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[equinox-dev] Client side security store
- From: Claus Nyhus Christensen <cnc@xxxxxxxxxxx>
- Date: Wed, 21 Sep 2005 10:30:33 +0200
- Delivered-to: email@example.com
- Organization: Trifork
I am currently working on creating an Eclipse RCP front end for the J2EE
Adventure Builder Blueprint application
(http://java.sun.com/blueprints). I am doing this work with Nick Edgar
and Pascal Rapicault in preparation for a joint tutorial at the JAOO
conference next week.
During this work we discussed client side security. Jeff McAffer got
involved in the discussion, and he asked me to post some of my thoughts
on this mailing list :)
As a start I must say that I am a "J2EE person", i.e. I work for a J2EE
vendor and most of my work has been in this field. I have some (minor)
experience with Eclipse RCP, and working with Nick and Pascal really got
me hooked on making "fat clients"/Smart Clients for J2EE again.
Well, on to the subject:
Being from the J2EE world I am used to having support for security
functionality in the framework and tools. I can e.g. configure key and
trust stores for SSL communication, the browser can cache my username
and password when I log in to a web application and so on. When I want
my user interface to be a Smart Client I am more of less on my own.
Therefore, in out opinion Eclipse RCP would benefit greatly from have
some kind of security housekeeping support. In simple scenarios you have
to deal with user names and passwords (for different users and different
back end connections). Often you cannot simply cache them on the
connection but have to cache them locally in your program.
Furthermore, in Denmark digital signatures play a major role (we have a
national system where every citizens can get a digital signature which
can be used when communicating with the government (tax, health care and
so on)) and I expect it to be just as big in other countries. While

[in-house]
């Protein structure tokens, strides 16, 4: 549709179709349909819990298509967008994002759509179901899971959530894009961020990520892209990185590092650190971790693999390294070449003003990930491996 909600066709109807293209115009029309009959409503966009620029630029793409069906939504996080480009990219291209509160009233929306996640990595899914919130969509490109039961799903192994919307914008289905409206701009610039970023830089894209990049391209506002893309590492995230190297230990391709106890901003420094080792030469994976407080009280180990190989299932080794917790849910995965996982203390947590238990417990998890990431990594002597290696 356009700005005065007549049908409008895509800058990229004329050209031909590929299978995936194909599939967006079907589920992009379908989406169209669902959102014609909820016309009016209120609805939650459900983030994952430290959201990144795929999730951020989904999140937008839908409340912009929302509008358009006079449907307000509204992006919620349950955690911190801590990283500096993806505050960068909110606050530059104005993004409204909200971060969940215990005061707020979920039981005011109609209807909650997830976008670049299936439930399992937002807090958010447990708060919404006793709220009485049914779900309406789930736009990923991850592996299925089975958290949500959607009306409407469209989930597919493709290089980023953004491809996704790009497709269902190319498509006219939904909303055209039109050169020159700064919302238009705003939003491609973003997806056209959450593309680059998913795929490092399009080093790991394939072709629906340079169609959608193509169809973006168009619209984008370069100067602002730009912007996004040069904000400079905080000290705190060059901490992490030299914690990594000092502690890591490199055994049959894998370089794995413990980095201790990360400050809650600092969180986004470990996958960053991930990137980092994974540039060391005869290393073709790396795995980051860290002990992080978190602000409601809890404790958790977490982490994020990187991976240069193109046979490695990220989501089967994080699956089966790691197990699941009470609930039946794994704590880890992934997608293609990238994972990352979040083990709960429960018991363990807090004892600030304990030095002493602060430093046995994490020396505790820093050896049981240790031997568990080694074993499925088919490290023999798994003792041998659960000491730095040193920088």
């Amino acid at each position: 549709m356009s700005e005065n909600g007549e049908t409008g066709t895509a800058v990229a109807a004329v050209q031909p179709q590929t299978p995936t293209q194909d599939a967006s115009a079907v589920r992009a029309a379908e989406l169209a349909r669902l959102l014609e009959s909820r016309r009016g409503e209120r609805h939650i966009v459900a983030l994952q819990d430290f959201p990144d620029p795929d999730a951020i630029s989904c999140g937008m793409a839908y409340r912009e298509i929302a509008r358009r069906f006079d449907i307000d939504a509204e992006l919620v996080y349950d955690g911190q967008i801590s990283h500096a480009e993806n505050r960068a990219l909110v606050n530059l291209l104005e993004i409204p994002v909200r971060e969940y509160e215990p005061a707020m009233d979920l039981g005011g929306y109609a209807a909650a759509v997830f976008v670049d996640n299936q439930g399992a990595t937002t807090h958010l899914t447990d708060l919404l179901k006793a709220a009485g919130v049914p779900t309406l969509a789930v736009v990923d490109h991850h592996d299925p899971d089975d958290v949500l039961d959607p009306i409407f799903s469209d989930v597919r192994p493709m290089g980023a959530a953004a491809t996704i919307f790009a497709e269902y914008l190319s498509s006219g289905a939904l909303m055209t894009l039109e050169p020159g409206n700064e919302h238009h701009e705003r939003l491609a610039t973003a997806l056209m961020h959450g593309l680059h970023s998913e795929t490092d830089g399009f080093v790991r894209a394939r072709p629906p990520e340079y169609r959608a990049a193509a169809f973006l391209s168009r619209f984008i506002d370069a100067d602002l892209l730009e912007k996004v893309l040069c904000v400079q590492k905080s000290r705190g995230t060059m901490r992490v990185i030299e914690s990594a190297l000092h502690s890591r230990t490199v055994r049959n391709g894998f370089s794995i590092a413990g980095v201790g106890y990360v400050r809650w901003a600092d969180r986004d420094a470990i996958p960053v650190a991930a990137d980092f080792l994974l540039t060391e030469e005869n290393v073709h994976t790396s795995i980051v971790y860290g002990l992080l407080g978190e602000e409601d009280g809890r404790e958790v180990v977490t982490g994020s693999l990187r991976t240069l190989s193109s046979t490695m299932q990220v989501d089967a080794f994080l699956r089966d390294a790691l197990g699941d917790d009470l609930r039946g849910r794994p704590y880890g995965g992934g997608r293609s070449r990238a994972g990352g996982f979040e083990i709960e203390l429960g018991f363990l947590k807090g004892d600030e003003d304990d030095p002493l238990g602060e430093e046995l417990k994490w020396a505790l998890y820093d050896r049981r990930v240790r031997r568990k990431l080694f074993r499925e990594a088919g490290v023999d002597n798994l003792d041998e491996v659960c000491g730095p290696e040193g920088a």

digital signatures can be handled pretty easily on the server they are
kind of hard to manage on the client side (you have to install them in
your trust store and so on).
Based on this we think that it would be really great if Eclipse
RCP had some kind of API and security store for helping to manage this.
While a pure Java solution could be developed, we think it would be
better to provide some kind of bridge to the security store of the
operation system, providing for the possibility to share security
settings between applications. On OSX they have something called a key
chain, on Linux (Gnome) they have a key ring, and I am sure that Windows
has a similar thing. These systems are basically security stores where
you can store user names, passwords, digital signatures and then
retrieve them at a later point. Integration with these security stores
though a common Eclipse RCP API would in our opinion be a major thing
for client security. I can imagine scenarios where a system
administrator can push digital signatures to security stores on client
machines and the RCP applications will then easily be able to use them
for connecting to web services and so on.
I do not know that much about these security stores from a technical
point of view, so the above is really just ideas for what we think would
be good tools for the programmer to have when dealing with client side
security. Maybe it can serve as a starting point for further discussion.
Claus Nyhus Christensen
Trifork, Margrethepladsen 3, 8000 Ãrhus C, Denmark
Phone: +45 8732 8787 / http://www.trifork.com